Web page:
Manufacturers applying deep learning algorithms in their processes get a high-quality reputation in the market for a better customer satisfaction index. From industrial efficiency to product personalization may be transformed with the possibility of connectivity, intelligent analytics, automation, and more. By merging these technologies, manufacturers can improve time to market and service efficacy and create a new business model for enhanced productivity.
Predictive Maintenance is a modern technique in which you monitor your rotating equipment using sensors that measure characteristics such as vibration, temperature, magnetic flux, etc. The health of assets gets assessed on your cloud platform and can be viewed over the internet globally.
The use of AI/ML in logistics and SCM entails developing self-learning intelligent robots that can assist with strenuous activities such as moving heavy items or lifting objects to avoid workplace hazards, as well as tackling the problem of overstacking or understocking commodities. For example, food manufacturer Danone Group uses machine ML to improve their demand vs. supply estimate.
Smart manufacturing includes intelligent robots, AI-powered robots that do not need to be programmed each time they do essential duties. Furthermore, because they are robots, they do not require a break (or a long break) from their jobs and can execute repetitive activities without complaint. According to a McKinsey analysis, collaborative and context-aware robots can increase productivity by up to 20% in labor-intensive areas.
Some examples of companies using smart manufacturing inside their plants are Fanuc – a Japanese automation company, and BMW Group.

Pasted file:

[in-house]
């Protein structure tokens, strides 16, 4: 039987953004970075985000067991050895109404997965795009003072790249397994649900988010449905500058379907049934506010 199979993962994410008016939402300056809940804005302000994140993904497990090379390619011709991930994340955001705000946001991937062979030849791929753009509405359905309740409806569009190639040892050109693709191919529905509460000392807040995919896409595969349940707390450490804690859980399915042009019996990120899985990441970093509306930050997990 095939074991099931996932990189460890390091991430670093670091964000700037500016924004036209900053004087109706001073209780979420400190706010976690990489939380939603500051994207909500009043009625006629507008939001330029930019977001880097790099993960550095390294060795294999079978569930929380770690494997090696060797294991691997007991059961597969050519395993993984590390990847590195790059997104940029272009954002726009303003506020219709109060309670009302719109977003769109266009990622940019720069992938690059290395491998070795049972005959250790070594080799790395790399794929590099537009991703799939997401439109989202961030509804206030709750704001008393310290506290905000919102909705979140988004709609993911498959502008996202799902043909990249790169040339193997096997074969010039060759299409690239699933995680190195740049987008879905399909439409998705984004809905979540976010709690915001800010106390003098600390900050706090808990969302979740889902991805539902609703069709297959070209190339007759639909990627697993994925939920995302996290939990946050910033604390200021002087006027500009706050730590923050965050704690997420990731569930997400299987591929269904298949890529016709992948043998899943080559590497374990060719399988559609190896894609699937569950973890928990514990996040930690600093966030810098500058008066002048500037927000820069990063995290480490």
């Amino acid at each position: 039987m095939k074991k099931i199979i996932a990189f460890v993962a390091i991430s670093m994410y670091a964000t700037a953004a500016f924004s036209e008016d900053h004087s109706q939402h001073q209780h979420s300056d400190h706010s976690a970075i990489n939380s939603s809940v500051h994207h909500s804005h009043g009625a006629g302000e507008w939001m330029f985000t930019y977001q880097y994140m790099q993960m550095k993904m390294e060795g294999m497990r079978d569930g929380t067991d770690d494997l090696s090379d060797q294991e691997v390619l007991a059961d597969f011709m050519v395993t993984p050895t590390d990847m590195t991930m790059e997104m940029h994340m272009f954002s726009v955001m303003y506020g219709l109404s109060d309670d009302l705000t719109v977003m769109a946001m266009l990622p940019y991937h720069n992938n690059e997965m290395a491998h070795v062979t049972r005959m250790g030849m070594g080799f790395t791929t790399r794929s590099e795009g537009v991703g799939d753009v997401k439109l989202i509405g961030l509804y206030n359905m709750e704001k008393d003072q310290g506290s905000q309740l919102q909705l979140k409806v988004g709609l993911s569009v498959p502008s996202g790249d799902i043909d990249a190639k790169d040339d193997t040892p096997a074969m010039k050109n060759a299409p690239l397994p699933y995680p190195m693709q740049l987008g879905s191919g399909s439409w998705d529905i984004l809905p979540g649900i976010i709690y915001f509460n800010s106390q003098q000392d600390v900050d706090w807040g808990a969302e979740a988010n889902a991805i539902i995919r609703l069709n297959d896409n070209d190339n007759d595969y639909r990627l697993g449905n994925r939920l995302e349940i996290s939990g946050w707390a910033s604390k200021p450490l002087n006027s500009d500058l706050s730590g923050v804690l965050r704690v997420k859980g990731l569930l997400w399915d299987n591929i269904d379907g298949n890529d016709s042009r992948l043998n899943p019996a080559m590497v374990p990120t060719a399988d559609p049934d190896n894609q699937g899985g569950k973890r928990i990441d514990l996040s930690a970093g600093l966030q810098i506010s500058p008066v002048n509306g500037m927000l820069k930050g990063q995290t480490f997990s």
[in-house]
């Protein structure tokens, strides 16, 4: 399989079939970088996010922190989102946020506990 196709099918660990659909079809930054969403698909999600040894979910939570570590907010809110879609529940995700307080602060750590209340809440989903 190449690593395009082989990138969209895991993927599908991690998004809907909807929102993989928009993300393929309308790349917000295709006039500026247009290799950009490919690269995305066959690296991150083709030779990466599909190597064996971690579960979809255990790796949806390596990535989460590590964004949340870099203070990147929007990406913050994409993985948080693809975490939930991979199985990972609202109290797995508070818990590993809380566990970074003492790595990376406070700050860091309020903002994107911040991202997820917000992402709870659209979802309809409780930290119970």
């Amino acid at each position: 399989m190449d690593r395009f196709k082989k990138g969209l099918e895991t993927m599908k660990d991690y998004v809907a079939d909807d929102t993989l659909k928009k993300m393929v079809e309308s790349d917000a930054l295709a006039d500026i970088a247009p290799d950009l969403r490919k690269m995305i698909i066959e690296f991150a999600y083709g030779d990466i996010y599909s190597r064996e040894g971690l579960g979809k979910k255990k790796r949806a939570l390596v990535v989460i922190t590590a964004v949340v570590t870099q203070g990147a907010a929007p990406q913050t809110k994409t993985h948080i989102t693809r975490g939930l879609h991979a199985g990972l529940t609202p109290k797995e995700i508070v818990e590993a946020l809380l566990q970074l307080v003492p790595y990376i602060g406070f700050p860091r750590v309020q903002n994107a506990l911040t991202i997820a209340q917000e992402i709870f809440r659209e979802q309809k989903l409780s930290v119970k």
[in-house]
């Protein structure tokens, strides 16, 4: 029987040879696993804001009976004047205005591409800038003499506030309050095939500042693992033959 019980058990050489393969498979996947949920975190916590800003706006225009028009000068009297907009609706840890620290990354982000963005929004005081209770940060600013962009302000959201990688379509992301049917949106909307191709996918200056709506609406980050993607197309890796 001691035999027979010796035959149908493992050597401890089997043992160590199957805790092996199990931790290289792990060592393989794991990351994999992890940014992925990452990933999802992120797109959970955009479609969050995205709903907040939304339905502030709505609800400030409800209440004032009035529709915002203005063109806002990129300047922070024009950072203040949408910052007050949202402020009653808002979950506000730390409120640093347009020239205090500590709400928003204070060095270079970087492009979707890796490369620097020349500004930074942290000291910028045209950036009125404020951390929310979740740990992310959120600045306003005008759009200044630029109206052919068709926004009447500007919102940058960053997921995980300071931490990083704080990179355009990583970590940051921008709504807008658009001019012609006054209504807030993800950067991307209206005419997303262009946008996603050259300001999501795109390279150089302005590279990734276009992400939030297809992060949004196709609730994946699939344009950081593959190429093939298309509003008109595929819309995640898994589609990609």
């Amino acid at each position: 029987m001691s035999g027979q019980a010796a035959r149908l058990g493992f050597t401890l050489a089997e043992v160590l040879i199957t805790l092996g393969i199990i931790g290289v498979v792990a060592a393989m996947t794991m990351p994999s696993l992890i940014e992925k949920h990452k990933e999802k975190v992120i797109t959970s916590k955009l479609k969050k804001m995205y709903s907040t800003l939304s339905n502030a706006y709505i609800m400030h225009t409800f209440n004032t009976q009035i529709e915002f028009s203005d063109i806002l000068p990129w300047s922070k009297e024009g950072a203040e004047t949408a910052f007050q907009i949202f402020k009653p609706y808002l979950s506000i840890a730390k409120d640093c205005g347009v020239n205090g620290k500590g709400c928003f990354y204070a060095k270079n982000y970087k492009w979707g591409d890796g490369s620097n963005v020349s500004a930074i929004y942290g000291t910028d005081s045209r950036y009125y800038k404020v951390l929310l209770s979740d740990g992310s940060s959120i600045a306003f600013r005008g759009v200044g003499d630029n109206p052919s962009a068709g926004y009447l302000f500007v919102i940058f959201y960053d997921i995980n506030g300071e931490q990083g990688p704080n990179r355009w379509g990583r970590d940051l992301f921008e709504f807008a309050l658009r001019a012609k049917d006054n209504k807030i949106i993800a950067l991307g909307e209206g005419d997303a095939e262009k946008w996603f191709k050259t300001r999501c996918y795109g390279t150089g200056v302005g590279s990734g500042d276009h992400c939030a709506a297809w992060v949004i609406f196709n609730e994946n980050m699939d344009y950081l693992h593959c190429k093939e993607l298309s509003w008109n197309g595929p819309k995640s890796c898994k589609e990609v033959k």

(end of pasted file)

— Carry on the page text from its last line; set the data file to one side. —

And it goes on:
Product development does not end with simply selling a product to a buyer; it continues with customer service to fully please a consumer. Deep learning algorithms always play a vital role in this domain.
Smart AI applications produced using the finished product can assist customers by swiftly identifying their problems and giving superior solutions. Furthermore, due to its cognitive powers, the software may self-learn and thus provide a more tailored experience to customers over time.
It may surprise you, but AI/DL technology is now advanced enough to generate new product designs. A generative design program with deep learning capabilities, in which engineers only need to enter input parameters such as raw material, size and weight, production processes, budget, and so on, can generate several product designs from which to choose. Nissan is one example of how AI is used in the design process. The deep learning algorithm can learn and grow on its own by analyzing and making connections between various data points. This quality has made deep learning a powerful tool in many fields.
One of the most promising applications of deep learning is in the field of manufacturing. By using deep understanding, manufacturers can create more intelligent factories to produce higher-quality products more efficiently. If you are a manufacturer, there are a few ways you can utilize deep learning to create a brilliant factory—this blog overviews how deep learning understanding is used in manufacturing and gives tips on getting started.